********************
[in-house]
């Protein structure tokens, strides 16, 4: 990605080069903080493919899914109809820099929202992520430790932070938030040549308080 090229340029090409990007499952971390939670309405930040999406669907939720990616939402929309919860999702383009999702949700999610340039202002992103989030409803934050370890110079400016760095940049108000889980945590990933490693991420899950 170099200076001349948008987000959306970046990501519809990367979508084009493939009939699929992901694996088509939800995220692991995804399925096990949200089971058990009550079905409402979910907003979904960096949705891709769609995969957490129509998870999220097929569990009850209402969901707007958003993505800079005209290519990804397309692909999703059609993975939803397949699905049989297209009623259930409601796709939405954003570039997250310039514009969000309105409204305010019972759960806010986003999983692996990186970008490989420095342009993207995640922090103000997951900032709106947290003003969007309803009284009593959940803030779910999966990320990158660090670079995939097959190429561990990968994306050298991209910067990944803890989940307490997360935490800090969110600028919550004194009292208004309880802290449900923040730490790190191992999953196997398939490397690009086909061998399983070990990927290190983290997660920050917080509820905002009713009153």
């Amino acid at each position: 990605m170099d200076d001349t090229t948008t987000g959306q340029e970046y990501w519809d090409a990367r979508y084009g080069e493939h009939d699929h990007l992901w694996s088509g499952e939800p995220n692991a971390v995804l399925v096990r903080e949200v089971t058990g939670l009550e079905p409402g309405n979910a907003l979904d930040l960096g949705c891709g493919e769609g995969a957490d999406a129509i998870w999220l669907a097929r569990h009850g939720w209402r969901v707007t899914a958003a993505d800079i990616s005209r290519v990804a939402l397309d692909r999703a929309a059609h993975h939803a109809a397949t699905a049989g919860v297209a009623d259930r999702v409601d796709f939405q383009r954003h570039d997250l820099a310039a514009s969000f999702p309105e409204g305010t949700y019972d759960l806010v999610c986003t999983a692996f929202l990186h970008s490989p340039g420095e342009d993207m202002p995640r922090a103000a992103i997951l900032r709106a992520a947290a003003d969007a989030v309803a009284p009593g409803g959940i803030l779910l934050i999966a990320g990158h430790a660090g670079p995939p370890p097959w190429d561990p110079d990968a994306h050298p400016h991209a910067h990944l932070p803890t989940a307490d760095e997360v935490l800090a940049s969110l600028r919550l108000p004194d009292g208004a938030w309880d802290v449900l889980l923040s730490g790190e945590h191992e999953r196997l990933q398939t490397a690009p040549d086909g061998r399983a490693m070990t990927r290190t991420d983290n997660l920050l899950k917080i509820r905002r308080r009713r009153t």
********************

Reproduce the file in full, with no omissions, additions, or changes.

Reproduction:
[in-house]
């Protein structure tokens, strides 16, 4: 990605080069903080493919899914109809820099929202992520430790932070938030040549308080 090229340029090409990007499952971390939670309405930040999406669907939720990616939402929309919860999702383009999702949700999610340039202002992103989030409803934050370890110079400016760095940049108000889980945590990933490693991420899950 170099200076001349948008987000959306970046990501519809990367979508084009493939009939699929992901694996088509939800995220692991995804399925096990949200089971058990009550079905409402979910907003979904960096949705891709769609995969957490129509998870999220097929569990009850209402969901707007958003993505800079005209290519990804397309692909999703059609993975939803397949699905049989297209009623259930409601796709939405954003570039997250310039514009969000309105409204305010019972759960806010986003999983692996990186970008490989420095342009993207995640922090103000997951900032709106947290003003969007309803009284009593959940803030779910999966990320990158660090670079995939097959190429561990990968994306050298991209910067990944803890989940307490997360935490800090969110600028919550004194009292208004309880802290449900923040730490790190191992999953196997398939490397690009086909061998399983070990990927290190983290997660920050917080509820905002009713009153």
């Amino acid at each position: 990605m170099d200076d001349t090229t948008t987000g959306q340029e970046y990501w519809d090409a990367r979508y084009g080069e493939h009939d699929h990007l992901w694996s088509g499952e939800p995220n692991a971390v995804l399925v096990r903080e949200v089971t058990g939670l009550e079905p409402g309405n979910a907003l979904d930040l960096g949705c891709g493919e769609g995969a957490d999406a129509i998870w999220l669907a097929r569990h009850g939720w209402r969901v707007t899914a958003a993505d800079i990616s005209r290519v990804a939402l397309d692909r999703a929309a059609h993975h939803a109809a397949t699905a049989g919860v297209a009623d259930r999702v409601d796709f939405q383009r954003h570039d997250l820099a310039a514009s969000f999702p309105e409204g305010t949700y019972d759960l806010v999610c986003t999983a692996f929202l990186h970008s490989p340039g420095e342009d993207m202002p995640r922090a103000a992103i997951l900032r709106a992520a947290a003003d969007a989030v309803a009284p009593g409803g959940i803030l779910l934050i999966a990320g990158h430790a660090g670079p995939p370890p097959w190429d561990p110079d990968a994306h050298p400016h991209a910067h990944l932070p803890t989940a307490d760095e997360v935490l800090a940049s969110l600028r919550l108000p004194d009292g208004a938030w309880d802290v449900l889980l923040s730490g790190e945590h191992e999953r196997l990933q398939t490397a690009p040549d086909g061998r399983a490693m070990t990927r290190t991420d983290n997660l920050l899950k917080i509820r905002r308080r009713r009153t």